President Saddened over Sale of Nigerians ‘Like Goats’ in Libya

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 • Vows to evacuate them as N’Assembly, UN, SERAP condemn slave trade  
• FG repatriates 7,250 migrants, another 4,600 coming

Omololu Ogunmade, Damilola Oyedele and James Emejo in Abuja   

President Muhammadu Buhari has expressed sadness over the sale of mostly Nigerians “like goats for a few dollars” in Libya, promising to evacuate the remaining Nigerians in the North African country.

Also joining the president to condemn the act wednesday were the National Assembly, the United Nations and a civil society group, who called for action against the modern day slave trade.

The president, who was reacting to recent CNN reports on the slave trade in Libya that has led to the sale of mostly Nigerian and other African migrants seeking for so-called greener pastures in Europe, made the remark in Abidjan, the Cote d’Ivoire capital, when he met with the Nigerian community in the West African country Tuesday night.

Describing the act as appalling, Buhari said he would not be surprised if most of the 26 women and teenage girls who perished in the Mediterranean were indeed Nigerians.

Buhari who is in Cote d’Ivoire to participate in the 5th EU-AU summit, pledged that his administration would deploy all powers within its reach to discourage Nigerian youths from putting their lives at risk in their search for greener pasture.

He said addressing insecurity and providing critical infrastructure in Nigeria would reduce the tendency by youths to endanger their lives in the Mediterranean Sea.

“I am telling you all this because I know that those of you who are making it here, I am sure send contributions home for feeding and for school fees and for healthcare.

“There are basic things that the government should do and we are to make sure that the people who are crossing the Sahara desert and the Mediterranean decline in number to prevent them from perishing.

“It was announced that 26 Nigerians died, but before they could prove that they were all Nigerians, they were buried. But the evidence I got from the Senior Special Assistant on Diaspora Affairs (Hon. Abike Dabiri-Erewa) is that only three were identified as Nigerians.

“But I won’t be surprised if a majority of them were really Nigerians. And for people to cross the Sahara desert, to go into shanty boats across the Mediterranean Sea, I think we will try and keep them at home.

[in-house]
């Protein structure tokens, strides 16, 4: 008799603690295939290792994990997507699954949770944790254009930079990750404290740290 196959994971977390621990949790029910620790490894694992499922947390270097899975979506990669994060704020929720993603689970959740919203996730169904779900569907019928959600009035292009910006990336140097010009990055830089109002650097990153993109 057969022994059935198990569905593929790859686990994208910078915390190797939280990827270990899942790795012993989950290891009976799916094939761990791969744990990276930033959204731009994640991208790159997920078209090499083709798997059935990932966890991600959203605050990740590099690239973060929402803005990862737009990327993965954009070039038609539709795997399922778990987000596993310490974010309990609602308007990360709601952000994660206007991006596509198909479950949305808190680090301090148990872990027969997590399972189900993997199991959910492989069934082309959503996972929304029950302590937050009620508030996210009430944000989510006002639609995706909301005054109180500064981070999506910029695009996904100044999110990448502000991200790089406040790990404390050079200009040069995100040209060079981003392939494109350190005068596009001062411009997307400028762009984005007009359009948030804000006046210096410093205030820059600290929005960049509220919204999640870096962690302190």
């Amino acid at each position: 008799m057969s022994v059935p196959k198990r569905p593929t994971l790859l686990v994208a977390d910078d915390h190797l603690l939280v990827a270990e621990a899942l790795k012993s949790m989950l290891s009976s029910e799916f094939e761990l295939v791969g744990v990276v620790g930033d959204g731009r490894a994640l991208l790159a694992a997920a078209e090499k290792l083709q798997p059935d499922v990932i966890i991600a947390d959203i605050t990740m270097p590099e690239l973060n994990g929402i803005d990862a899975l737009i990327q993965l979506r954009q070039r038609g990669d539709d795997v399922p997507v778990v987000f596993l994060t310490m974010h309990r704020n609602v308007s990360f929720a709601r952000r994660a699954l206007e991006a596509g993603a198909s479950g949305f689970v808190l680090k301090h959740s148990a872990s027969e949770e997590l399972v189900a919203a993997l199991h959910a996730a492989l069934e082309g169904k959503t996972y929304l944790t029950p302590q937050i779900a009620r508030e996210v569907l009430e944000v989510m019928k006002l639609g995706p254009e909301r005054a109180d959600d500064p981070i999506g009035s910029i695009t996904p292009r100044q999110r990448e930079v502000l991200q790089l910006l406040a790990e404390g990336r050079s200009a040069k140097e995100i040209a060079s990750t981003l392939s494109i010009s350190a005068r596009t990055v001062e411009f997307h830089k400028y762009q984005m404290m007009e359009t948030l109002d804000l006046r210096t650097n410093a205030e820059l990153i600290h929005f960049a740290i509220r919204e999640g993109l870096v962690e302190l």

“But for anyone who dares the desert and the Mediterranean without documents to prove that he/she is a Nigerian, there is nothing we can do about it, absolutely nothing.

“In the interview some of you saw, some of the Nigerians said they were being sold like goats for a few dollars for years in Libya. After 43 years of Gaddafi where he recruited so many people from the Sahel, including Nigeria and so on, all they learnt was how to shoot and kill.

“They did not learn to become electricians, plumbers or any other trade. So, when the Libyans stood against their leader, those who were not their people, they chased them out. A lot of them came back home. Some of them participated in the conflict and have become part of Boko Haram.

“So, I’m telling you that our major problem as we have identified, is still the security of the country. We have done much better. Everybody is saying it.

“And then, we are talking very regularly with the Niger Delta and its leadership because they know they are holding the throat of the country economically,” he said.

Buhari also condemned suicide bombing by members of the Boko Haram sect, describing it as madness and expressed the need for Nigerians in Côte d’Ivoire to be good ambassadors of their country by obeying the laws of their host country.

He advised them to always report those dragging the image of the country in the mud to the Nigerian embassy so that they could be adequately dealt with.

“For you to be good ambassadors of our dear country, it is to live by the laws of the country and as much as possible, the bad eggs here among you, you should report quietly to the embassy so that we can get them and repatriate them home as the ambassador has said.

“We being the biggest country in Africa, at least 180 million people, the requirement for infrastructure is especially in education because if you educate people, they can look after themselves and then of course healthcare.